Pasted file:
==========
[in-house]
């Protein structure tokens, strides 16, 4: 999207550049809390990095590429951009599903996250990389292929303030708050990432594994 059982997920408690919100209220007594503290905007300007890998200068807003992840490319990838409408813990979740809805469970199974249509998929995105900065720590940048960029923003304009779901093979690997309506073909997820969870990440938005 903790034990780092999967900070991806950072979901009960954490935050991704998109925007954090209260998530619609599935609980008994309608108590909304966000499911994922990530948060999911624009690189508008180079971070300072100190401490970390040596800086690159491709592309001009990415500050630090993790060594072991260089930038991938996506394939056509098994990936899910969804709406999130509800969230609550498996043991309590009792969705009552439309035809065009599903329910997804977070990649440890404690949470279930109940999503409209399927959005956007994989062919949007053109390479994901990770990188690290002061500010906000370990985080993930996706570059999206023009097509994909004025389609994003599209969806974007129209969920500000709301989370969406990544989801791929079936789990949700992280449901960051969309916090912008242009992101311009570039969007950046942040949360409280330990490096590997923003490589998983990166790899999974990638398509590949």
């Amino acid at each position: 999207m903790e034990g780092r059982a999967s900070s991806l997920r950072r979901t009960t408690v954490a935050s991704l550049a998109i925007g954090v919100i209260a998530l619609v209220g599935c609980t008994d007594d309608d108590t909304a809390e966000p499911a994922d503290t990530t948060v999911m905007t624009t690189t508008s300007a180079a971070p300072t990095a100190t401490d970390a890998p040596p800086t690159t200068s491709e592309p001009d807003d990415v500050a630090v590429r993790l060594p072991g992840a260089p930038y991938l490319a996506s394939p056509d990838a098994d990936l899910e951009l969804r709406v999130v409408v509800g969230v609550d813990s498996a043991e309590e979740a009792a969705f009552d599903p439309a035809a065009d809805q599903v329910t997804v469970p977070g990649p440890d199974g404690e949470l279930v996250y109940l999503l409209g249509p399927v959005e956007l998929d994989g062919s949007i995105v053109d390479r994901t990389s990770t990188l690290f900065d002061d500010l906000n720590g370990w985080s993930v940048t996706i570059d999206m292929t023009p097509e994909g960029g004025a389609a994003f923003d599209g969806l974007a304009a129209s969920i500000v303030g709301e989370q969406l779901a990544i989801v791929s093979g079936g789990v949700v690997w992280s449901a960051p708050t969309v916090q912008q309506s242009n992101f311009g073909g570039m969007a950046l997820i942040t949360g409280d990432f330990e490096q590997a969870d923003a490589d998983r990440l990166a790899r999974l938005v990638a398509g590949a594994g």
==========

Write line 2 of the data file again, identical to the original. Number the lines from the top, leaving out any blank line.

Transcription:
């Protein structure tokens, strides 16, 4: 999207550049809390990095590429951009599903996250990389292929303030708050990432594994 059982997920408690919100209220007594503290905007300007890998200068807003992840490319990838409408813990979740809805469970199974249509998929995105900065720590940048960029923003304009779901093979690997309506073909997820969870990440938005 903790034990780092999967900070991806950072979901009960954490935050991704998109925007954090209260998530619609599935609980008994309608108590909304966000499911994922990530948060999911624009690189508008180079971070300072100190401490970390040596800086690159491709592309001009990415500050630090993790060594072991260089930038991938996506394939056509098994990936899910969804709406999130509800969230609550498996043991309590009792969705009552439309035809065009599903329910997804977070990649440890404690949470279930109940999503409209399927959005956007994989062919949007053109390479994901990770990188690290002061500010906000370990985080993930996706570059999206023009097509994909004025389609994003599209969806974007129209969920500000709301989370969406990544989801791929079936789990949700992280449901960051969309916090912008242009992101311009570039969007950046942040949360409280330990490096590997923003490589998983990166790899999974990638398509590949």